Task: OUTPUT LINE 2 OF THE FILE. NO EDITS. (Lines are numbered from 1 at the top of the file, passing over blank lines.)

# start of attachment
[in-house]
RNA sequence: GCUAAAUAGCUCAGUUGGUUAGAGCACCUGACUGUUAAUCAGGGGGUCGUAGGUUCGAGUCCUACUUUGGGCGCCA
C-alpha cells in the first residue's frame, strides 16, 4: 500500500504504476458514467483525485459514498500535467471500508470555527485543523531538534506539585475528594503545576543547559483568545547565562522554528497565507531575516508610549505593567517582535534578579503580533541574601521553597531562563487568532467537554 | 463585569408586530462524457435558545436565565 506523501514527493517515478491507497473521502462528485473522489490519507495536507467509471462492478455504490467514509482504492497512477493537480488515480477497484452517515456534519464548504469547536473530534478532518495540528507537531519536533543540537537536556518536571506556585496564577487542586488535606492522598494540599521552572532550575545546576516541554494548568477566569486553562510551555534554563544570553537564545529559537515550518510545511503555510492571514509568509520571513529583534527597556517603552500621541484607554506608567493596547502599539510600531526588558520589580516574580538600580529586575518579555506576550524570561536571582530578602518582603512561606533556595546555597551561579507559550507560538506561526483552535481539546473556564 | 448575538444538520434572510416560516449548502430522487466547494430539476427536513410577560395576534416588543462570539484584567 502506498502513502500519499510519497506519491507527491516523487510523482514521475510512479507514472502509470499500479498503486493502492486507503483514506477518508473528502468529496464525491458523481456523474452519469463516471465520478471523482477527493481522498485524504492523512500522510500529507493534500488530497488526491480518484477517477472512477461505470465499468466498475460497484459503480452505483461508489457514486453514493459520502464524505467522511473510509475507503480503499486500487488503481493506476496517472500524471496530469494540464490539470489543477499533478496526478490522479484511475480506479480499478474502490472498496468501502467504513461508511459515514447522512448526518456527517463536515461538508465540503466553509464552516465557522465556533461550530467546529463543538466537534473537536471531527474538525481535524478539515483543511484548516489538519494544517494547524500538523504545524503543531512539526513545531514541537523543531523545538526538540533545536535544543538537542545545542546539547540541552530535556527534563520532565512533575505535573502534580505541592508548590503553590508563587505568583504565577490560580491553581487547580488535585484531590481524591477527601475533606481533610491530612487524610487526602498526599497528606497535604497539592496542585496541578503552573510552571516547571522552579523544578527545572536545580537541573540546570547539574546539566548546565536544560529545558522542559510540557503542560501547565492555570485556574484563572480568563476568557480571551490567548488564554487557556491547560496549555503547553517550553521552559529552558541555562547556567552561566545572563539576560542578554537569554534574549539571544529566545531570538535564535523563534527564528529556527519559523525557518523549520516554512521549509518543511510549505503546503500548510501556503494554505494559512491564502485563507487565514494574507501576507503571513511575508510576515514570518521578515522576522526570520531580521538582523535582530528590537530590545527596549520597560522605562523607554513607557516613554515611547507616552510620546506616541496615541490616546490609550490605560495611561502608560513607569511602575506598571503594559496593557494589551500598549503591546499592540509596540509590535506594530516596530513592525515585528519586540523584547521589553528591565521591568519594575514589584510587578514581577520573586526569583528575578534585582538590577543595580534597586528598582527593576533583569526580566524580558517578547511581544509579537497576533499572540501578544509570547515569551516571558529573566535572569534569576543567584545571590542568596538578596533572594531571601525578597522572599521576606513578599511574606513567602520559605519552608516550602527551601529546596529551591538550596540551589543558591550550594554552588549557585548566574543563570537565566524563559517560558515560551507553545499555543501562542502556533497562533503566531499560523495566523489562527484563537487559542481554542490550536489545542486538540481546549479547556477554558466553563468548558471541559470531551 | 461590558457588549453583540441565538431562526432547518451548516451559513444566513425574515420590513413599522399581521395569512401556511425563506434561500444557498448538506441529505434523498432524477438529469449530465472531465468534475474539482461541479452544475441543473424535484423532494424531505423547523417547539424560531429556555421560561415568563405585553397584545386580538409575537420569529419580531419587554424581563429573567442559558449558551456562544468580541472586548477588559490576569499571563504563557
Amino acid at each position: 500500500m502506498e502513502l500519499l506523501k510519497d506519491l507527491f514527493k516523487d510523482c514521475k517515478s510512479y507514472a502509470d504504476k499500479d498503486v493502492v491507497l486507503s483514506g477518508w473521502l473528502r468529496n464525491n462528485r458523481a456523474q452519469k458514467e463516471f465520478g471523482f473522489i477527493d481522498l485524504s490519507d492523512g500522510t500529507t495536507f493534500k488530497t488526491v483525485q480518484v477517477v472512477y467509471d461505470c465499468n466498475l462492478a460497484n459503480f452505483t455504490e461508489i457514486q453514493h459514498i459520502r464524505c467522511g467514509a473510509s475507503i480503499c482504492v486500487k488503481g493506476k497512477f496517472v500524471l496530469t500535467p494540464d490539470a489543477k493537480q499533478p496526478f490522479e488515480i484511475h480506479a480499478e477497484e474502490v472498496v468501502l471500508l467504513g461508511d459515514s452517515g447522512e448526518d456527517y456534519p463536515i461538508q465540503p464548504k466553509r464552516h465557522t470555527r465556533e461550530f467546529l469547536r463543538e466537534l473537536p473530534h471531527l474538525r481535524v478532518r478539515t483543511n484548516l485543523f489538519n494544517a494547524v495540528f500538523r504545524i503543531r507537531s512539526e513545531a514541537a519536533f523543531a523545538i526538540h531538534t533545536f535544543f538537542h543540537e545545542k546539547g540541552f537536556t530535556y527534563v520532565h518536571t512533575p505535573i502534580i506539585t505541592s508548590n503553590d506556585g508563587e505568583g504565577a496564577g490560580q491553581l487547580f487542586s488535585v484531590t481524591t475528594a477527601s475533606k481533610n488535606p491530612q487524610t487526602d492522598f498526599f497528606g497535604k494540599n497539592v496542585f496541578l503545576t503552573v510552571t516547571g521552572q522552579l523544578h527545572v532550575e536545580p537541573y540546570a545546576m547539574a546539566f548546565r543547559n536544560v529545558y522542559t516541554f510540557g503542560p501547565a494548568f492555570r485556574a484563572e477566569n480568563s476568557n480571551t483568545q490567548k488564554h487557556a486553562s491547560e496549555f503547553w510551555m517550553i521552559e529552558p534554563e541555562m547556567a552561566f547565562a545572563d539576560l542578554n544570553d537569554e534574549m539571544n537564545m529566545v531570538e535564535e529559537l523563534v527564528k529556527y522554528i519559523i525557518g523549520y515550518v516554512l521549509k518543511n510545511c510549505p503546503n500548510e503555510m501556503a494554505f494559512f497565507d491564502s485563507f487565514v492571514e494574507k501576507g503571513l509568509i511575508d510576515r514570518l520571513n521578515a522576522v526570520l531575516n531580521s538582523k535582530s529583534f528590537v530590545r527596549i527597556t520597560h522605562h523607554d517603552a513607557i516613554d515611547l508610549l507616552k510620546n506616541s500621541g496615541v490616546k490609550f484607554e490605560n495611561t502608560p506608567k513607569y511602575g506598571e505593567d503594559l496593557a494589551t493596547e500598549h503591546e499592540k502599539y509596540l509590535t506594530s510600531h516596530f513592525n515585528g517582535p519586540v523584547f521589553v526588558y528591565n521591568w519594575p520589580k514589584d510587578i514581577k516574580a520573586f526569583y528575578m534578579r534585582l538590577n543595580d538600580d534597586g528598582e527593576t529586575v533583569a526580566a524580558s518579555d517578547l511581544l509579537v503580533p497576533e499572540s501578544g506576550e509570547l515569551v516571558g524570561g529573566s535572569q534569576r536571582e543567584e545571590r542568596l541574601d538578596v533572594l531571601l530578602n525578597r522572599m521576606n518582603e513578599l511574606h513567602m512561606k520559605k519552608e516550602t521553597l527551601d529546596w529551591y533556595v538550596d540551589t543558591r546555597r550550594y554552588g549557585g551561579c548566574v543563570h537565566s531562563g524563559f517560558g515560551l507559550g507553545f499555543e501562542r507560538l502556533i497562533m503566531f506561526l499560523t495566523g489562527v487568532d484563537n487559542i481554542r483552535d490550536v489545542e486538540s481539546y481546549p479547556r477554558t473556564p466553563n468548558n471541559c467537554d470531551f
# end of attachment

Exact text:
RNA sequence: GCUAAAUAGCUCAGUUGGUUAGAGCACCUGACUGUUAAUCAGGGGGUCGUAGGUUCGAGUCCUACUUUGGGCGCCA